Images of America Railroads of Southwest Florida by Gregg M Turner Soft Cover 19
Images of America Railroads of Southwest Florida by Gregg M Turner Soft Cover 19
Images of America Railroads of Southwest Florida by Gregg M Turner Soft Cover 19
Images of America Railroads of Southwest Florida by Gregg M Turner Soft Cover 19
Images of America Railroads of Southwest Florida by Gregg M Turner Soft Cover 19
Images of America Railroads of Southwest Florida by Gregg M Turner Soft Cover 19
Images of America Railroads of Southwest Florida by Gregg M Turner Soft Cover 19
Images of America Railroads of Southwest Florida by Gregg M Turner Soft Cover 19

Images of America Railroads of Southwest Florida by Gregg M Turner Soft Cover 19

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Images of America Railroads of Southwest Florida by Gregg M Turner Soft Cover 19
 
Images of America Railroads of Southwest Florida by Gregg M Turner
Soft Cover
Copyright 1999 128 pages
Rails to Charlotte Harbor
Around Sarasota and Venice
Finally Fort Myers
The cold hungry and naked
From highlands to lowlands
The Boom
The pursuit of business
Mergers and survivors
Railroads achieved almost overnight success because they supplied the traveler and shipper with a new and much-needed service: fast, regular, dependable, all-weather transportation. In the process they became America's first big business.
Their story in Florida proved both decisive and historic. Railroads conquered the state's vast interior, linked population centers, brought in tourists, and carried off the wealth of mines, factories, forests, and agriculture. New life sprang up at almost every railroad stopping place; energy, enterprise, and progress followed their course. As historian Oliver Jensen reminds Americans, "Behind the chuffing locomotives and little wooden cars followed the farmer, the miner, the merchant, the immigrant, and all that adventurous company who laid the rails, filled the empty lands, and made the desert . . . blossom like a garden."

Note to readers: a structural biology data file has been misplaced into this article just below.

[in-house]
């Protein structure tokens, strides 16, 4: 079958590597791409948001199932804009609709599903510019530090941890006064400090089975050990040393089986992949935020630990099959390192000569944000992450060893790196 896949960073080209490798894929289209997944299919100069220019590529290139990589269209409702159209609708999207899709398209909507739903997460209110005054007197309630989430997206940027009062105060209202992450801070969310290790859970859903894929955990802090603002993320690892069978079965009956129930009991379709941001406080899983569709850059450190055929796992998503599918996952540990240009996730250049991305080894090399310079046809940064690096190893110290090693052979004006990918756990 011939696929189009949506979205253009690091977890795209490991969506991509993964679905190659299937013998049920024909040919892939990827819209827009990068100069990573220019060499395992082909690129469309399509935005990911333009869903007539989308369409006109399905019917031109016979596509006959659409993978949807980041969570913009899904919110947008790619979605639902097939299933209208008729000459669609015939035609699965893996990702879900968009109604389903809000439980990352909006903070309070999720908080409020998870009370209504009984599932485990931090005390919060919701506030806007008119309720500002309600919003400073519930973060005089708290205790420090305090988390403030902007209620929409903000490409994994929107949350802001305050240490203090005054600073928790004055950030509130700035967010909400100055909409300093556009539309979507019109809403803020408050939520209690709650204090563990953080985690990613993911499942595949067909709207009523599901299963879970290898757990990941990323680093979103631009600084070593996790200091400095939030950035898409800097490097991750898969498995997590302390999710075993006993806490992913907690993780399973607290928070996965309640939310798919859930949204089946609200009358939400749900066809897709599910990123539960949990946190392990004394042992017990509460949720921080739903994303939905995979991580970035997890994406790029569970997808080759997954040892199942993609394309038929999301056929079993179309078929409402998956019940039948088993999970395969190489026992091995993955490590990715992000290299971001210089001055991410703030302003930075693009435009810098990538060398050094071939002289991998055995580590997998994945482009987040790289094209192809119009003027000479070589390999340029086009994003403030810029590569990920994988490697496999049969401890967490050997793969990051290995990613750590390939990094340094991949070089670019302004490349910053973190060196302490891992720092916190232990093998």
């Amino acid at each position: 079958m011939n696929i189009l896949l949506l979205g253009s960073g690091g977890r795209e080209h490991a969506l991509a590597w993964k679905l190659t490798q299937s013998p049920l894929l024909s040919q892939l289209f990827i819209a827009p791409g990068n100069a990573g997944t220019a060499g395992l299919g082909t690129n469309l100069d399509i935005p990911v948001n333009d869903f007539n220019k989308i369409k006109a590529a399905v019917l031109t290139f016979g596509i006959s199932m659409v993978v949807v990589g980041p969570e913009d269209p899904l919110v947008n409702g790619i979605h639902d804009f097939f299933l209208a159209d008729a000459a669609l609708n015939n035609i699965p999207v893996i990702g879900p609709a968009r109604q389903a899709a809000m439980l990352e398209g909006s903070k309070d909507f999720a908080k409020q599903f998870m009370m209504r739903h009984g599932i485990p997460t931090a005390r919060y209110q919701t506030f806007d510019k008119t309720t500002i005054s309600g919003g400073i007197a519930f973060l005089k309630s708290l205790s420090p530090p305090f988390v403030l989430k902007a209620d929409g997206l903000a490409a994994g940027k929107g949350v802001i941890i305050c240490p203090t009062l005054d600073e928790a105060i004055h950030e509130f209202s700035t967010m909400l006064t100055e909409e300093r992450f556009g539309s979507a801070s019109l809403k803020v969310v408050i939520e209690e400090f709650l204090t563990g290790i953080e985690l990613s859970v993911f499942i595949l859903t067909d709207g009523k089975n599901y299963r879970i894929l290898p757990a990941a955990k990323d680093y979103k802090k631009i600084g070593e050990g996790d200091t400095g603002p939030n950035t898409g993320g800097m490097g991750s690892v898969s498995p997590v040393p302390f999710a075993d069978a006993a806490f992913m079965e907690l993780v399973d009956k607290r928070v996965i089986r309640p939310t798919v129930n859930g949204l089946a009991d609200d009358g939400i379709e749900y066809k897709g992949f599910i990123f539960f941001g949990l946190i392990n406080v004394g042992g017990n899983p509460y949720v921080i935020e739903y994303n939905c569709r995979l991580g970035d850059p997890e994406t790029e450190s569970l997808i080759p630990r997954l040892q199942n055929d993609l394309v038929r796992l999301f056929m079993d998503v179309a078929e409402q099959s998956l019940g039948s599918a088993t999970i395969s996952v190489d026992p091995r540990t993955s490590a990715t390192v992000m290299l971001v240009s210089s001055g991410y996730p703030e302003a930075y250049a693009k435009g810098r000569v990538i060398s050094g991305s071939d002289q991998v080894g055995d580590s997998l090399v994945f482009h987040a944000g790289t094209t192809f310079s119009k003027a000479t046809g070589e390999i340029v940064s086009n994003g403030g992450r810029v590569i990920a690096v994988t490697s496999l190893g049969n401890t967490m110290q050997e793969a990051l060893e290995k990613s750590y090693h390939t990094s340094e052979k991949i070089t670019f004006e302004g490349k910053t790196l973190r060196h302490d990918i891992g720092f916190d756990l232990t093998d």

Southwest Florida-land of tropical flowers and royal palms-was actually one of the last regions in the South to get railroad service. When, in fact, the first Iron Horse arrived in the region at Charlotte Harbor in 1886, nearly 150,000 miles of railroads existed in America. The transcontinental route to the Pacific was open; the Westinghouse air brake was in use; and Pullman sleeping cars were making long distance travel pleasurable. Area citizens and communities wanted railroads sooner, but a sparse population and lack of big freight markets retarded their arrival. And from a railroad point of view, it was in freight traffic that the real money was made.
Another impediment had been the state itself. Since 1855 trustees of the Internal Improvement Fund had dispensed free land grants for railroad construction, and they endorsed railroad bonds. But most of Florida's railroads were in bankruptcy after the Civil War. To extricate itself, the state tried to sell huge tracts of land to redeem the Fund and make good on the defaulted securities. Efforts though were proving futile, until a white knight stepped across the stage.
Hamilton Disston was a wealthy young industrialist from Philadelphia who came to Florida to fish and hunt. Governor William Bloxham learned of this and joined Disston at one of his outings. There, he pitched the state's dilemma-that if certain tracts could be sold, then the indebtedness of the Fund could be erased and the land grants resumed. Miraculously, Disston saw great potential in the so-called swamp and overflow lands, and, in 1881, his syndicate purchased some four million acres-at 25each! The sale refreshed the state treasury, bankruptcy was averted, and the land grants resumed at record levels. The resources of Florida then attracted two spectacular developers: Henry Bradley Plant and Henry Morrison Flagler. Thanks to Plant, the Iron Horse came to Charlotte Harbor.

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